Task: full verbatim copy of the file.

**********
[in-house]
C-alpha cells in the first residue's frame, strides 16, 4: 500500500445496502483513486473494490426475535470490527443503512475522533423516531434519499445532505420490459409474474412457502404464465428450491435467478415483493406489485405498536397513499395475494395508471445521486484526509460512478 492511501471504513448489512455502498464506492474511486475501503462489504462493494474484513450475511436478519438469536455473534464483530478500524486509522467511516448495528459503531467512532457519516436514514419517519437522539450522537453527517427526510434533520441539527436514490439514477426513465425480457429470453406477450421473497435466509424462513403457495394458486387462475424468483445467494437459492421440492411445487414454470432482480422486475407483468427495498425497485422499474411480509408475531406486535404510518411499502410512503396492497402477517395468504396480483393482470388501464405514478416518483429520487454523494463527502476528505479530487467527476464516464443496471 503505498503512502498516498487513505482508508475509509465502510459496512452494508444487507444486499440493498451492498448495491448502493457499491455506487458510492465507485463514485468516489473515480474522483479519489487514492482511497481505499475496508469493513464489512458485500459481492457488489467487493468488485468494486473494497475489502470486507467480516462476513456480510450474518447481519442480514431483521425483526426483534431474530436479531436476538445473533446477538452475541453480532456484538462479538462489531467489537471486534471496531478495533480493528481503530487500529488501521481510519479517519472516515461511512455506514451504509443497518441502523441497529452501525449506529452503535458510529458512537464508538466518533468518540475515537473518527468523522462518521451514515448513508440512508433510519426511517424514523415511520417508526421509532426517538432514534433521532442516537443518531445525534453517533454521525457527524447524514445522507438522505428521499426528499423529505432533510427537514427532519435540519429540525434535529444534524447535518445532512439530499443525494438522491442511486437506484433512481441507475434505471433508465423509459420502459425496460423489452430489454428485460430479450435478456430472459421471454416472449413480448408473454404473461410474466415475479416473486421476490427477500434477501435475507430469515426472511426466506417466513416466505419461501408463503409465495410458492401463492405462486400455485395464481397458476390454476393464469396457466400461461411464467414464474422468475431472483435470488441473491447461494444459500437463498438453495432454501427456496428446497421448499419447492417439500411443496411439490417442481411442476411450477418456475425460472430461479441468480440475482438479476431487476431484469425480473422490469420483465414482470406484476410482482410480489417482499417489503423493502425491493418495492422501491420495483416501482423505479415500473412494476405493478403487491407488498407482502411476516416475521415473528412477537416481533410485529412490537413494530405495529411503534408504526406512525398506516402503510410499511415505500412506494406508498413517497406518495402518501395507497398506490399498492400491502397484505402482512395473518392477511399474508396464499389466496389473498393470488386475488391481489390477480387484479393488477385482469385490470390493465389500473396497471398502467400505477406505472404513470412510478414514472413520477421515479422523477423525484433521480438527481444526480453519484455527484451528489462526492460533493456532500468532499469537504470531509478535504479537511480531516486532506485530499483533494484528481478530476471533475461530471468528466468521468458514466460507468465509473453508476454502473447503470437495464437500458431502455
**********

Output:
[in-house]
C-alpha cells in the first residue's frame, strides 16, 4: 500500500445496502483513486473494490426475535470490527443503512475522533423516531434519499445532505420490459409474474412457502404464465428450491435467478415483493406489485405498536397513499395475494395508471445521486484526509460512478 492511501471504513448489512455502498464506492474511486475501503462489504462493494474484513450475511436478519438469536455473534464483530478500524486509522467511516448495528459503531467512532457519516436514514419517519437522539450522537453527517427526510434533520441539527436514490439514477426513465425480457429470453406477450421473497435466509424462513403457495394458486387462475424468483445467494437459492421440492411445487414454470432482480422486475407483468427495498425497485422499474411480509408475531406486535404510518411499502410512503396492497402477517395468504396480483393482470388501464405514478416518483429520487454523494463527502476528505479530487467527476464516464443496471 503505498503512502498516498487513505482508508475509509465502510459496512452494508444487507444486499440493498451492498448495491448502493457499491455506487458510492465507485463514485468516489473515480474522483479519489487514492482511497481505499475496508469493513464489512458485500459481492457488489467487493468488485468494486473494497475489502470486507467480516462476513456480510450474518447481519442480514431483521425483526426483534431474530436479531436476538445473533446477538452475541453480532456484538462479538462489531467489537471486534471496531478495533480493528481503530487500529488501521481510519479517519472516515461511512455506514451504509443497518441502523441497529452501525449506529452503535458510529458512537464508538466518533468518540475515537473518527468523522462518521451514515448513508440512508433510519426511517424514523415511520417508526421509532426517538432514534433521532442516537443518531445525534453517533454521525457527524447524514445522507438522505428521499426528499423529505432533510427537514427532519435540519429540525434535529444534524447535518445532512439530499443525494438522491442511486437506484433512481441507475434505471433508465423509459420502459425496460423489452430489454428485460430479450435478456430472459421471454416472449413480448408473454404473461410474466415475479416473486421476490427477500434477501435475507430469515426472511426466506417466513416466505419461501408463503409465495410458492401463492405462486400455485395464481397458476390454476393464469396457466400461461411464467414464474422468475431472483435470488441473491447461494444459500437463498438453495432454501427456496428446497421448499419447492417439500411443496411439490417442481411442476411450477418456475425460472430461479441468480440475482438479476431487476431484469425480473422490469420483465414482470406484476410482482410480489417482499417489503423493502425491493418495492422501491420495483416501482423505479415500473412494476405493478403487491407488498407482502411476516416475521415473528412477537416481533410485529412490537413494530405495529411503534408504526406512525398506516402503510410499511415505500412506494406508498413517497406518495402518501395507497398506490399498492400491502397484505402482512395473518392477511399474508396464499389466496389473498393470488386475488391481489390477480387484479393488477385482469385490470390493465389500473396497471398502467400505477406505472404513470412510478414514472413520477421515479422523477423525484433521480438527481444526480453519484455527484451528489462526492460533493456532500468532499469537504470531509478535504479537511480531516486532506485530499483533494484528481478530476471533475461530471468528466468521468458514466460507468465509473453508476454502473447503470437495464437500458431502455